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Rabbits in the garden, p.8

Rabbits in the Garden, page 8


Rabbits in the Garden

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  The day the verdict was announced, Avery wore black. She had resigned herself to a lengthy stay in the hospital, but she hadn’t expected it to last for six years. She couldn’t imagine losing her entire adolescence to the banality of six years in Taunton, but as she was straddling the line between belief in her innocence and acceptance of her guilt, she couldn’t help but start to think herself deserving of it. She became withdrawn, losing herself more and more in self-doubt and troubling speculations that eroded her sanity with each passing day. No matter how far she inched toward the edge, however, Flint was always able to pull her back. Although Avery formed bonds with most of the more lucid girls in the ward, she and Flint formed a friendship to rival the one she'd had with Paul.

  “We haven’t heard from you in a few weeks, Avery. Do you have anything to share with the group?” Nurse Meredith asked.

  “Not today.”

  “You shouldn’t avoid the situation, Avery. You shouldn’t keep your feelings all bottled up.”

  “I’m not. I’m angry. I’m sad and disappointed and lonely. I haven’t kept any of that bottled up.”

  “You seemed happy last month.”

  “Last month there was still a chance I might get out of here soon. Last month I still had a shot at a normal life.”

  “It's the work we do here that ensures you have a normal life when you do get out.”

  “Then why is Pam back in here? Shouldn’t the work she’s done have prepared her for life after being discharged?”

  “We’re not talking about Pam. We’re talking about you. People are different. They have different ailments and different levels of determination,” she replied.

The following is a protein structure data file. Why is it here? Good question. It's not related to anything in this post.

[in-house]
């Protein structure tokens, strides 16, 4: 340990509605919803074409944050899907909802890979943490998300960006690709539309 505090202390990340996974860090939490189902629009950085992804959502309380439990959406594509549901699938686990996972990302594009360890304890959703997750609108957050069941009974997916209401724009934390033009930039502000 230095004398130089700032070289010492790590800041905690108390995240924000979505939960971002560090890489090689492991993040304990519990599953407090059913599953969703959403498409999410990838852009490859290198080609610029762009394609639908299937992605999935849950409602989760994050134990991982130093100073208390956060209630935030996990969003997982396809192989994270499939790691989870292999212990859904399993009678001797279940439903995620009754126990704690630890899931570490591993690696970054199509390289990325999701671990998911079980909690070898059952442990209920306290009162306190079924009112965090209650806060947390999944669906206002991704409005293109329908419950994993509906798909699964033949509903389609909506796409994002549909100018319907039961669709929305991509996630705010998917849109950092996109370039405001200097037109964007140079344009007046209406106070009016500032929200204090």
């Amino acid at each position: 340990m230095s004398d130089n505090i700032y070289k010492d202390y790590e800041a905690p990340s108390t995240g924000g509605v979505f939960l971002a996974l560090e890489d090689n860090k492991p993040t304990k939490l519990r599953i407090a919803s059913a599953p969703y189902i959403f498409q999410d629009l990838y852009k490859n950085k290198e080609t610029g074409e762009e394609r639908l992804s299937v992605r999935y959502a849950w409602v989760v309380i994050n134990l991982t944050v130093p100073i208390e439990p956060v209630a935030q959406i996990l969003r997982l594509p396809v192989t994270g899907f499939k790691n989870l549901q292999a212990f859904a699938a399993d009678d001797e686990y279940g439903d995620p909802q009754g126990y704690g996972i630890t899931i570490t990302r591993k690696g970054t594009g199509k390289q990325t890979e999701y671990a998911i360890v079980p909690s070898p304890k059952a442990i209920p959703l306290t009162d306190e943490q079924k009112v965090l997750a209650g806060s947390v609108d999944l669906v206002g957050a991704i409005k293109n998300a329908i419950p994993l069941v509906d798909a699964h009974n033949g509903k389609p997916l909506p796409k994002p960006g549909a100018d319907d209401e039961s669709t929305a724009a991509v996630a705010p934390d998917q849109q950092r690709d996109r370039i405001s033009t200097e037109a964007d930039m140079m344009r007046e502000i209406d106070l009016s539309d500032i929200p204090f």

“It seems the work we do is more about you than us. If we appear normal to you, we’re cured, but how do we know that you’re normal?” Avery asked.

  Nurse Meredith smiled and set down her pen and pad.

  “Dear Avery, you don't think that's an original thought, do you? Many of the girls sitting right here have asked the same question. The truth is that as long as you insist upon battling the people trying to help you, you’ll never get better. You need to let go of your anger, let go of your fear and let go of this refusal to accept recovery.”

  “No matter what I do, I’m out when I turn eighteen.”

  “You’re out of this ward when you’re eighteen. It’s up to your doctors and nurses to decide whether you can be discharged or simply moved to an adult ward. The law may have put you here, but only we can deem you ready for release.”

  Avery clamped her mouth shut and lowered her head. Nurse Meredith said it in kinder words, but in essence, she'd told Avery to tow the line or risk eternal imprisonment. However, that was easier said than done. She kept her mouth shut for the rest of the session and zoned out on the ramblings of the other patients, but while Brianne was complaining about the girls purposefully tripping Tyler, Avery's silent trance was broken by someone screaming her name. At first, she thought it was only in her mind, but when the screaming got louder, the group began to turn in curiosity.

  “What on earth is that?” Nurse Meredith asked as several girls crowded around the window, but Avery pushed through them to the front and wrapped her hands around the bars.

  He was running left and right, yelling with his hands cupped around his mouth, and his voice was already starting to sound hoarse.

  “Paul!” Avery shrieked, and when he didn't turn right away, Flint started shouting his name, as did Sheila and Frankie, and before long, the entire group was shouting, and he ran to the window.

  “Avery! Oh Avery, are you alright?”

  “What are you doing here?” she exclaimed.

  “We’re visiting my grandfather in Boston, and I begged my mom to bring me here. But the people up front wouldn’t let me in. I’m on some sort of list.”

  “A list?”

  “Tell me you’re okay, Avery. I’ve been so worried about you.”

  “I’m fine, all things considered, but I miss you,” Avery replied, inciting a mix of genuine and sarcastic sympathy from the girls.

  “I miss you too. I still can’t believe you're stuck in here. It’s not fair. You’re innocent.”

  “I used to think so.”